The gnome grinned, excited, as many of his kind were, by the prospect of intrigue. “Do say on, friend,” he said, leaning in close. “They say House Thuranni produces more than just entertainers. You seem like a knowledgeable man. I don’t suppose you’d be willing to share if those rumors are true?”

“No,” Rinnean said, eyes still on the stage. He was already wearying of this conversation. Maybe coming here tonight had been a mistake, he thought. Someone here was bound to recognize him sooner or later – someone more knowledgeable than an overly inquisitive gnome – and that could lead to some very awkward conversations. Still, when he’d seen an advertisement in the paper that Vaelynn would be taking a starring role in a new opera, he’d been unable to keep himself away.

On the stage below, Vaelynn’s solo finished; she turned to leave the stage as the next scene’s cast took their places, but as she did so, her gaze flitted up to the balcony. It was a far distance to pick out details, but elves have keen vision; her eyes and Rinnean’s the exact same shade of dark blue-violet, met. She gave a faint acknowledgment, a nod so slight no one would notice it if they weren’t looking, and then she was gone.

At Rinnean’s side, the gnome had pulled out his program and was staring intently at the cover, a portrait of the singers with Vaelynn prominently displayed near the center. He ran a finger along the ink thoughtfully. “Say, friend,” he said, “you look an awful lot like…” The gnome turned towards Rinnean to make his observation, but his voice trailed off. The seat beside him was empty.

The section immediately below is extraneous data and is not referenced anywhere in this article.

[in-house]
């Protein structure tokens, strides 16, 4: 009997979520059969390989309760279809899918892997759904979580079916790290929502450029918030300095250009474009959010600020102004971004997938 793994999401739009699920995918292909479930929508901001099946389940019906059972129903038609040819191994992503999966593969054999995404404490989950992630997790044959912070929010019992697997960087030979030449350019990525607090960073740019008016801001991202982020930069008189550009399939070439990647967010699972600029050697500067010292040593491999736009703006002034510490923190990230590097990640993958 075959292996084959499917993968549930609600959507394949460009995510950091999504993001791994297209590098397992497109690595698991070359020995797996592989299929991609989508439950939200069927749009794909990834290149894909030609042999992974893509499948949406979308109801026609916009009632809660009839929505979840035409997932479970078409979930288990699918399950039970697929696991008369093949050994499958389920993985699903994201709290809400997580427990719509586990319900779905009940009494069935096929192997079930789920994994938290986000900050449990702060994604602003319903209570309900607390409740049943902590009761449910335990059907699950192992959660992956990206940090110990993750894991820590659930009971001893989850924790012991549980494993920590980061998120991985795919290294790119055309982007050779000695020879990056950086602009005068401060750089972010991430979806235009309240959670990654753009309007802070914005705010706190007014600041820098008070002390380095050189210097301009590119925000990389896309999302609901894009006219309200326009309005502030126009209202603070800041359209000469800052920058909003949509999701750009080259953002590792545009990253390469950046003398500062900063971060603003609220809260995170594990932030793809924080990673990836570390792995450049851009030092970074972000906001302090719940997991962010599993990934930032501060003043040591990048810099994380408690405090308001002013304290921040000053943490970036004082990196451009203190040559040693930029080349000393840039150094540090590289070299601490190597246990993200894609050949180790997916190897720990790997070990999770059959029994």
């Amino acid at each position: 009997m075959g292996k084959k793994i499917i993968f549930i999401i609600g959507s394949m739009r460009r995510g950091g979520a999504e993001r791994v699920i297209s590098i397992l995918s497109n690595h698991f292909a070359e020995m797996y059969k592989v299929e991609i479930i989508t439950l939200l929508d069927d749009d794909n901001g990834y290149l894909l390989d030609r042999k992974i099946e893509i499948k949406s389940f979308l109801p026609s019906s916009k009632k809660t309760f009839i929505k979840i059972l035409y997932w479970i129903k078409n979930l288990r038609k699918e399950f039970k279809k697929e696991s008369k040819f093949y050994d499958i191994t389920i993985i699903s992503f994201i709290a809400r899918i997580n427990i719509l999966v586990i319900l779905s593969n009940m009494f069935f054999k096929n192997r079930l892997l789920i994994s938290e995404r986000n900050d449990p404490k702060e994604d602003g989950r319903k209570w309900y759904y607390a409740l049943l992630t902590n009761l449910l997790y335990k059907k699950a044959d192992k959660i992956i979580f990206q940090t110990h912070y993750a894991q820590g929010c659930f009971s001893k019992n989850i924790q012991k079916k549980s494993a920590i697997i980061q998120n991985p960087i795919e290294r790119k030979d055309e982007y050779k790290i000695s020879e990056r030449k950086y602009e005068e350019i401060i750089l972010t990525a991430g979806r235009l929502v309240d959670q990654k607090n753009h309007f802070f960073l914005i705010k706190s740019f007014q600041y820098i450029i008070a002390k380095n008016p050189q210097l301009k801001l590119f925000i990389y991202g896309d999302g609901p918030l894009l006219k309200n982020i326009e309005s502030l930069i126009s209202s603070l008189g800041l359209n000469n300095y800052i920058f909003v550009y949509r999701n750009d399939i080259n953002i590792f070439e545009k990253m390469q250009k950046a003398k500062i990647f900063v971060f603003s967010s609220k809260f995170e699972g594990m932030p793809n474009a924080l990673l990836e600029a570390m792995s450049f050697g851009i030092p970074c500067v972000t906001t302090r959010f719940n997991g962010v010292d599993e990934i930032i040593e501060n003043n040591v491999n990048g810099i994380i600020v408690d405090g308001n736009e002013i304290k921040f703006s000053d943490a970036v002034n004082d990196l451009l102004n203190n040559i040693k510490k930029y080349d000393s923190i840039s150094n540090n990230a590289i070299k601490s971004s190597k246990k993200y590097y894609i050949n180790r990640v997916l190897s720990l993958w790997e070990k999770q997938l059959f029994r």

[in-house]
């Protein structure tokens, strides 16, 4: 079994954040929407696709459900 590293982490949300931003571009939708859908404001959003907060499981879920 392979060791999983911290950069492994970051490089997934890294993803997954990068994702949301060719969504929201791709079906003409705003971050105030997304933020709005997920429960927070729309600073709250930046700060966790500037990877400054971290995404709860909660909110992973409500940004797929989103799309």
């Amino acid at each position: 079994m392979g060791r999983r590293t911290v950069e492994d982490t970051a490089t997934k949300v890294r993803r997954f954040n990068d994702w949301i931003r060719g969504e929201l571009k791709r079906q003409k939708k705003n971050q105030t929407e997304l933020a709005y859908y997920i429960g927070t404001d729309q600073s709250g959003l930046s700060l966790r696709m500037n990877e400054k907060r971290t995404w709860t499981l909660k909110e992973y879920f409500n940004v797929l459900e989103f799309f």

Later that night, Rinnean crouched on the roof of an apartment building overlooking the opera house, watching the crowds streaming out into the night, conversing about the performance in loud voices he could almost make out. Scowling, he stood and began to pace back and forth along the edge, idly tossing a dagger and catching it in one hand. Finally, he heard the sound of soft footsteps behind him.

“I was wondering if you’d find me,” he said, turning to face the newcomer. Vaelynn d’Thuranni regarded him with arms crossed; she’d changed out of her costume and into a plain, loose-fitting shirt and pants and wore her black hair pulled back in a simple tail, but still she was unmistakable. Rinnean knew her face better than he knew his own.

“Hello, Rinnean,” Vaelynn said, looking him up and down. “It’s been a while, hasn’t it… brother?”

“It has at that,” he replied, shaking his head. It had been more than a year since he’d last spoken with his twin sister, but still neither sibling made a move to embrace the other, or to cry tears of joy at the unexpected reunion. Their last argument before Rinnean had stormed out of House Thuranni and never looked back had been far too heated for that.